If I were six and a half feet tall barefoot and ran around in size twelve stiletto heels, I'd do what I wanted too.

Tanny Jack closed the iron gate behind us as we left his shop, muttering under his breath. I stopped Mimi as we returned to the Apparition point we'd come from, around the corner in an alley.

“You don't have to come with me,” I told her. “You've been loads of help. But this is probably going to be dangerous, and you don't have to come along, you know.”

She looped her arm through mine. This was a bit awkward, since she was a foot and a half taller than me. “Girl, shut up. You don't even know where Staten Island is, do you?”

“No,” I admitted. “But I could figure out how to get there.”

“I'll come with you. It's not even a thing,” she assured me. Her eyes were gleaming. I realized she was enjoying herself, and grinned up at her.

“You ever think about being a bounty hunter, Mimi?”

She laughed. “I'm a artiste, baby girl. I just don't mind throwing some half-assed straight men around sometimes.”

*

Staten Island turned out to be south of Manhattan. Tottenville was at the bottom of the island, and I could see the shiny black tower of Montain out in the bay.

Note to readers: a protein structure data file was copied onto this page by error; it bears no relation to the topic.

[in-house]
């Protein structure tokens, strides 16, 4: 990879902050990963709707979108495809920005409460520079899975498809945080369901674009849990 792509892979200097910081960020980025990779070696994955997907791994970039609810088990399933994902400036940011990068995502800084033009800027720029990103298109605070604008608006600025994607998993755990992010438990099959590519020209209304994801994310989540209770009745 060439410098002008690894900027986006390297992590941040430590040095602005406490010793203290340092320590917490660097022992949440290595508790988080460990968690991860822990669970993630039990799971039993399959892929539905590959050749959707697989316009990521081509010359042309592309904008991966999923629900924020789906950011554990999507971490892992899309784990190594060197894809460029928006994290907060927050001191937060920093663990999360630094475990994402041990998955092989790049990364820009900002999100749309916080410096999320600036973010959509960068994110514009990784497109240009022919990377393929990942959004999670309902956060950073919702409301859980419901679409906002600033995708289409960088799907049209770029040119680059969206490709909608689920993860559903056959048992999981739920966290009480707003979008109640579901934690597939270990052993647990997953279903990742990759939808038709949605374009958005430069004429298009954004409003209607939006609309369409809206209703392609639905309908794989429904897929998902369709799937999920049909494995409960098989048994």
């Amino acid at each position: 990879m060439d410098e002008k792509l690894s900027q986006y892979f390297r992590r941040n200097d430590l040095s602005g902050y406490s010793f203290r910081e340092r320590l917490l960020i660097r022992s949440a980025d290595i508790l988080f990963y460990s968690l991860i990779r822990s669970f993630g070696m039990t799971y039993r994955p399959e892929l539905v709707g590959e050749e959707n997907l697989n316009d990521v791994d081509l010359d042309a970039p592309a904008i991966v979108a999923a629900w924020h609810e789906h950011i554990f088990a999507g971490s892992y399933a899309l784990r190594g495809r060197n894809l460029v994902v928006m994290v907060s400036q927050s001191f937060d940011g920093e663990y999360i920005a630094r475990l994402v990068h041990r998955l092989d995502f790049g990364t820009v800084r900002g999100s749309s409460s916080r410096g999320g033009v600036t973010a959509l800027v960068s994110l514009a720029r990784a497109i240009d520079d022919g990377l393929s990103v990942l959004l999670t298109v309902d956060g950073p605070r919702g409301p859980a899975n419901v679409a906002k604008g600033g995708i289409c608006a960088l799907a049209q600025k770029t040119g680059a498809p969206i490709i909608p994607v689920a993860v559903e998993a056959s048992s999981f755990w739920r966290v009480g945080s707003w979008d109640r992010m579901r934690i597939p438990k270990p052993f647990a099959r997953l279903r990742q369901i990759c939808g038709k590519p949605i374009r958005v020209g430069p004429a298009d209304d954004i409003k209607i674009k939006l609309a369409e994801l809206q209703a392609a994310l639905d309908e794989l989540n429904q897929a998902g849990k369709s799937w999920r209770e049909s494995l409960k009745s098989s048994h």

Mimi shivered when she saw it. “That place scares the crap outta me. You know they keep a Vipertooth in there for the high-security cells? Lookin' at a dragon all day would make me think twice about breakin' out.”

No kidding. We moved on, over to the address Tanny Jack had given us. It was a small house with two of the windows boarded shut, and dingy grey aluminium siding. The landscaping was non-existent. Apparently even American criminals didn't take care of their property. The air smelled like sulphur and diesel fuel, and I could see a large warehouse and some docks two blocks over. It was a hell of a place to be held against your will, especially for a little girl.